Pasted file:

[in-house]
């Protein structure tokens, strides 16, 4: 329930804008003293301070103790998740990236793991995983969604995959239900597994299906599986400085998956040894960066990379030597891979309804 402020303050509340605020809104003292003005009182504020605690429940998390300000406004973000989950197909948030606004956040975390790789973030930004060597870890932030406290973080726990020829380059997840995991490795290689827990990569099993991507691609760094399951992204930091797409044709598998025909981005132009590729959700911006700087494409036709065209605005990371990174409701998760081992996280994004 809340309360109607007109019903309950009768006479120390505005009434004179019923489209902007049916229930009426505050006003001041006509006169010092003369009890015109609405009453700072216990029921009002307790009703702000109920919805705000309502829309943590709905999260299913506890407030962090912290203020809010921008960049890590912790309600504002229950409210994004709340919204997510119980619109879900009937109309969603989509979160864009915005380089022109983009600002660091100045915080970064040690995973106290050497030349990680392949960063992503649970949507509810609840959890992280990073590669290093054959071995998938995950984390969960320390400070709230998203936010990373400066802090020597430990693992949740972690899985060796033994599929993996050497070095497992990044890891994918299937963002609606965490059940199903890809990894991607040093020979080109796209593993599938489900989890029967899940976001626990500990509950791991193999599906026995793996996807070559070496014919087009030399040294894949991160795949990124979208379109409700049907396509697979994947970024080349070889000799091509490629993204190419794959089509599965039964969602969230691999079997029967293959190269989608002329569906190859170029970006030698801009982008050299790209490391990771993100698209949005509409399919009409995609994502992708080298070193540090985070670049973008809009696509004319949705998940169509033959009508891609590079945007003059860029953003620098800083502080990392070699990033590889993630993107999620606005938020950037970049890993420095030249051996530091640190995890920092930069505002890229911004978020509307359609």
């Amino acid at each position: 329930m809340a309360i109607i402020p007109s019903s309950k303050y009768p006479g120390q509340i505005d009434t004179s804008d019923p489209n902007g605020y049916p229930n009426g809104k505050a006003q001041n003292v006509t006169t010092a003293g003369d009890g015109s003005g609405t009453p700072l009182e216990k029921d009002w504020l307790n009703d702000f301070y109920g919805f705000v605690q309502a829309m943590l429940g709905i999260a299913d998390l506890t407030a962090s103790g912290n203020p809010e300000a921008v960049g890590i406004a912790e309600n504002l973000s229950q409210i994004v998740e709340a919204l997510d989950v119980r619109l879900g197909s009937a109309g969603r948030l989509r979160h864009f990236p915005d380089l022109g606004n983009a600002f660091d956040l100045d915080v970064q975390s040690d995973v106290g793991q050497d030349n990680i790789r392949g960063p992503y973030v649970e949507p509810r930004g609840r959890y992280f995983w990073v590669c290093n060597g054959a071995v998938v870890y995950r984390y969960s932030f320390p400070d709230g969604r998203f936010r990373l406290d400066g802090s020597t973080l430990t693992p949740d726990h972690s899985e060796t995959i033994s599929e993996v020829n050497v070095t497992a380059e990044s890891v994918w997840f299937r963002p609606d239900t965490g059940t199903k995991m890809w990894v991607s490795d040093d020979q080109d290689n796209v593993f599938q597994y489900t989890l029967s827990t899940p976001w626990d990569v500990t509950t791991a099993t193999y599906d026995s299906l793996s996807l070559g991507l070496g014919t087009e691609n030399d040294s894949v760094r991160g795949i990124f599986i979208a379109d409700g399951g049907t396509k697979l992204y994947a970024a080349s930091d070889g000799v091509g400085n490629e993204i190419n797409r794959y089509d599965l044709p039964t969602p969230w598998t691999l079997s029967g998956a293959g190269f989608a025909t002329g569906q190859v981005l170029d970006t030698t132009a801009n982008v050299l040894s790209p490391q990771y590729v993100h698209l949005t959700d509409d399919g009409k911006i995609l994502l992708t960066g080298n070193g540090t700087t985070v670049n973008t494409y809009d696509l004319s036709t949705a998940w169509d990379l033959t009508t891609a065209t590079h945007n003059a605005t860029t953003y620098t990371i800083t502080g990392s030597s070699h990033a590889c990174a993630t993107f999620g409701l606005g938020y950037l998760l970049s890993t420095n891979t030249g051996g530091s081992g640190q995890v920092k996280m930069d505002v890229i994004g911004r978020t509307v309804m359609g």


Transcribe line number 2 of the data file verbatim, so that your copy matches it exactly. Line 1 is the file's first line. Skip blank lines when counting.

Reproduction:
């Protein structure tokens, strides 16, 4: 329930804008003293301070103790998740990236793991995983969604995959239900597994299906599986400085998956040894960066990379030597891979309804 402020303050509340605020809104003292003005009182504020605690429940998390300000406004973000989950197909948030606004956040975390790789973030930004060597870890932030406290973080726990020829380059997840995991490795290689827990990569099993991507691609760094399951992204930091797409044709598998025909981005132009590729959700911006700087494409036709065209605005990371990174409701998760081992996280994004 809340309360109607007109019903309950009768006479120390505005009434004179019923489209902007049916229930009426505050006003001041006509006169010092003369009890015109609405009453700072216990029921009002307790009703702000109920919805705000309502829309943590709905999260299913506890407030962090912290203020809010921008960049890590912790309600504002229950409210994004709340919204997510119980619109879900009937109309969603989509979160864009915005380089022109983009600002660091100045915080970064040690995973106290050497030349990680392949960063992503649970949507509810609840959890992280990073590669290093054959071995998938995950984390969960320390400070709230998203936010990373400066802090020597430990693992949740972690899985060796033994599929993996050497070095497992990044890891994918299937963002609606965490059940199903890809990894991607040093020979080109796209593993599938489900989890029967899940976001626990500990509950791991193999599906026995793996996807070559070496014919087009030399040294894949991160795949990124979208379109409700049907396509697979994947970024080349070889000799091509490629993204190419794959089509599965039964969602969230691999079997029967293959190269989608002329569906190859170029970006030698801009982008050299790209490391990771993100698209949005509409399919009409995609994502992708080298070193540090985070670049973008809009696509004319949705998940169509033959009508891609590079945007003059860029953003620098800083502080990392070699990033590889993630993107999620606005938020950037970049890993420095030249051996530091640190995890920092930069505002890229911004978020509307359609």